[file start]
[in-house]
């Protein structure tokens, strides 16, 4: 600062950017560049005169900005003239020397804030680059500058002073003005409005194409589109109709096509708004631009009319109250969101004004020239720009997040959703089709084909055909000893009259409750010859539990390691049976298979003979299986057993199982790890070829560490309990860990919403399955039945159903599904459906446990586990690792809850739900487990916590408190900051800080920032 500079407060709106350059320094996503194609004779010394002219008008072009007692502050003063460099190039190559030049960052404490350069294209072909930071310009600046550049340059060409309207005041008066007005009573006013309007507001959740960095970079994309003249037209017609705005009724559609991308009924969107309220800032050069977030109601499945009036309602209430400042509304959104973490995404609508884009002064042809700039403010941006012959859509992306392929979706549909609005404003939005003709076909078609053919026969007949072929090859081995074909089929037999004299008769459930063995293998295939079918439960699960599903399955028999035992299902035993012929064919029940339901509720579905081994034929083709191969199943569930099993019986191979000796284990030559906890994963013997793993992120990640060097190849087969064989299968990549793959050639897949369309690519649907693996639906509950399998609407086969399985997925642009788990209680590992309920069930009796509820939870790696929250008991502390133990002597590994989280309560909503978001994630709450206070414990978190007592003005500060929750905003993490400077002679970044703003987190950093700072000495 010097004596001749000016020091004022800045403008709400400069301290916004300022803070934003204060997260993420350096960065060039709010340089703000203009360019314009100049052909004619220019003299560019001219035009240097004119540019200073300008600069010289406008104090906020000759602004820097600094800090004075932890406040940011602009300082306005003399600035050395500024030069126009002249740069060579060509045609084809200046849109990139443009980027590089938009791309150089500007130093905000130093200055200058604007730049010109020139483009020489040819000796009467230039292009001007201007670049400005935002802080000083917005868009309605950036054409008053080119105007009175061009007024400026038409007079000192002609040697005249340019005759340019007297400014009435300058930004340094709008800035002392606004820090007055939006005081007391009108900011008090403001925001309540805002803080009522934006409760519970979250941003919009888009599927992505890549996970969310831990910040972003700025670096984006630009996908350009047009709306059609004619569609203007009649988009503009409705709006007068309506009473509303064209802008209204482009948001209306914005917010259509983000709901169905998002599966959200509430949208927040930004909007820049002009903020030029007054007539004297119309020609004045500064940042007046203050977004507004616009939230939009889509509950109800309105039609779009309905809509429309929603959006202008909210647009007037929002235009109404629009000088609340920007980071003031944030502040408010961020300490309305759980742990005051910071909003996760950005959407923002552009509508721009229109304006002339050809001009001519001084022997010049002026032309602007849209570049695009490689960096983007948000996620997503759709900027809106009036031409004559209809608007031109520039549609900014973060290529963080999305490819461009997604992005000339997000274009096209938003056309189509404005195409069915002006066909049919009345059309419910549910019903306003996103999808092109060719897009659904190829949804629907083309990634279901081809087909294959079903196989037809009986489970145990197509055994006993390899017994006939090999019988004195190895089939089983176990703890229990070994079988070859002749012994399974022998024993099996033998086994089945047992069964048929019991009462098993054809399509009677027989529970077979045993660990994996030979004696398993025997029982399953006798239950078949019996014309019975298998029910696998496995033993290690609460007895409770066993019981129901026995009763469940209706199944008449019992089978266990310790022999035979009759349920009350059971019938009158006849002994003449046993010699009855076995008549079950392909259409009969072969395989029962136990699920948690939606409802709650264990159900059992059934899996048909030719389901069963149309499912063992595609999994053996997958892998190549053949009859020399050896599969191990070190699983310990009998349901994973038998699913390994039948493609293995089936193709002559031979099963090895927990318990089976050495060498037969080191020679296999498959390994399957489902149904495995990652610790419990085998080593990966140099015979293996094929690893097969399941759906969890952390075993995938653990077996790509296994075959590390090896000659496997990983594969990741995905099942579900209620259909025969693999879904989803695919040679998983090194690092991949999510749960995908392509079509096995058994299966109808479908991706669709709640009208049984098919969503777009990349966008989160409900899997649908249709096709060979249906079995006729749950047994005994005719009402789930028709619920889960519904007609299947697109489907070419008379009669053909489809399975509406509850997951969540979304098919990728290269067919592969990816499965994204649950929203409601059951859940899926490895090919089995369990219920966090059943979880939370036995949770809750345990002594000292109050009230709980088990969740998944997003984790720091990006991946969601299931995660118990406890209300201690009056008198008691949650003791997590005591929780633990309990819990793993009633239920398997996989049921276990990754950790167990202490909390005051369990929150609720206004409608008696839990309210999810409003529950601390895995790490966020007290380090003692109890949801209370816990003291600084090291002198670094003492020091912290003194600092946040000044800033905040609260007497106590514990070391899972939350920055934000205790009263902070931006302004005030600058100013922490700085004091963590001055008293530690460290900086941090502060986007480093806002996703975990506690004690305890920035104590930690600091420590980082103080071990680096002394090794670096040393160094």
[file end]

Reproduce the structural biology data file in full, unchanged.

[in-house]
């Protein structure tokens, strides 16, 4: 600062950017560049005169900005003239020397804030680059500058002073003005409005194409589109109709096509708004631009009319109250969101004004020239720009997040959703089709084909055909000893009259409750010859539990390691049976298979003979299986057993199982790890070829560490309990860990919403399955039945159903599904459906446990586990690792809850739900487990916590408190900051800080920032 500079407060709106350059320094996503194609004779010394002219008008072009007692502050003063460099190039190559030049960052404490350069294209072909930071310009600046550049340059060409309207005041008066007005009573006013309007507001959740960095970079994309003249037209017609705005009724559609991308009924969107309220800032050069977030109601499945009036309602209430400042509304959104973490995404609508884009002064042809700039403010941006012959859509992306392929979706549909609005404003939005003709076909078609053919026969007949072929090859081995074909089929037999004299008769459930063995293998295939079918439960699960599903399955028999035992299902035993012929064919029940339901509720579905081994034929083709191969199943569930099993019986191979000796284990030559906890994963013997793993992120990640060097190849087969064989299968990549793959050639897949369309690519649907693996639906509950399998609407086969399985997925642009788990209680590992309920069930009796509820939870790696929250008991502390133990002597590994989280309560909503978001994630709450206070414990978190007592003005500060929750905003993490400077002679970044703003987190950093700072000495 010097004596001749000016020091004022800045403008709400400069301290916004300022803070934003204060997260993420350096960065060039709010340089703000203009360019314009100049052909004619220019003299560019001219035009240097004119540019200073300008600069010289406008104090906020000759602004820097600094800090004075932890406040940011602009300082306005003399600035050395500024030069126009002249740069060579060509045609084809200046849109990139443009980027590089938009791309150089500007130093905000130093200055200058604007730049010109020139483009020489040819000796009467230039292009001007201007670049400005935002802080000083917005868009309605950036054409008053080119105007009175061009007024400026038409007079000192002609040697005249340019005759340019007297400014009435300058930004340094709008800035002392606004820090007055939006005081007391009108900011008090403001925001309540805002803080009522934006409760519970979250941003919009888009599927992505890549996970969310831990910040972003700025670096984006630009996908350009047009709306059609004619569609203007009649988009503009409705709006007068309506009473509303064209802008209204482009948001209306914005917010259509983000709901169905998002599966959200509430949208927040930004909007820049002009903020030029007054007539004297119309020609004045500064940042007046203050977004507004616009939230939009889509509950109800309105039609779009309905809509429309929603959006202008909210647009007037929002235009109404629009000088609340920007980071003031944030502040408010961020300490309305759980742990005051910071909003996760950005959407923002552009509508721009229109304006002339050809001009001519001084022997010049002026032309602007849209570049695009490689960096983007948000996620997503759709900027809106009036031409004559209809608007031109520039549609900014973060290529963080999305490819461009997604992005000339997000274009096209938003056309189509404005195409069915002006066909049919009345059309419910549910019903306003996103999808092109060719897009659904190829949804629907083309990634279901081809087909294959079903196989037809009986489970145990197509055994006993390899017994006939090999019988004195190895089939089983176990703890229990070994079988070859002749012994399974022998024993099996033998086994089945047992069964048929019991009462098993054809399509009677027989529970077979045993660990994996030979004696398993025997029982399953006798239950078949019996014309019975298998029910696998496995033993290690609460007895409770066993019981129901026995009763469940209706199944008449019992089978266990310790022999035979009759349920009350059971019938009158006849002994003449046993010699009855076995008549079950392909259409009969072969395989029962136990699920948690939606409802709650264990159900059992059934899996048909030719389901069963149309499912063992595609999994053996997958892998190549053949009859020399050896599969191990070190699983310990009998349901994973038998699913390994039948493609293995089936193709002559031979099963090895927990318990089976050495060498037969080191020679296999498959390994399957489902149904495995990652610790419990085998080593990966140099015979293996094929690893097969399941759906969890952390075993995938653990077996790509296994075959590390090896000659496997990983594969990741995905099942579900209620259909025969693999879904989803695919040679998983090194690092991949999510749960995908392509079509096995058994299966109808479908991706669709709640009208049984098919969503777009990349966008989160409900899997649908249709096709060979249906079995006729749950047994005994005719009402789930028709619920889960519904007609299947697109489907070419008379009669053909489809399975509406509850997951969540979304098919990728290269067919592969990816499965994204649950929203409601059951859940899926490895090919089995369990219920966090059943979880939370036995949770809750345990002594000292109050009230709980088990969740998944997003984790720091990006991946969601299931995660118990406890209300201690009056008198008691949650003791997590005591929780633990309990819990793993009633239920398997996989049921276990990754950790167990202490909390005051369990929150609720206004409608008696839990309210999810409003529950601390895995790490966020007290380090003692109890949801209370816990003291600084090291002198670094003492020091912290003194600092946040000044800033905040609260007497106590514990070391899972939350920055934000205790009263902070931006302004005030600058100013922490700085004091963590001055008293530690460290900086941090502060986007480093806002996703975990506690004690305890920035104590930690600091420590980082103080071990680096002394090794670096040393160094």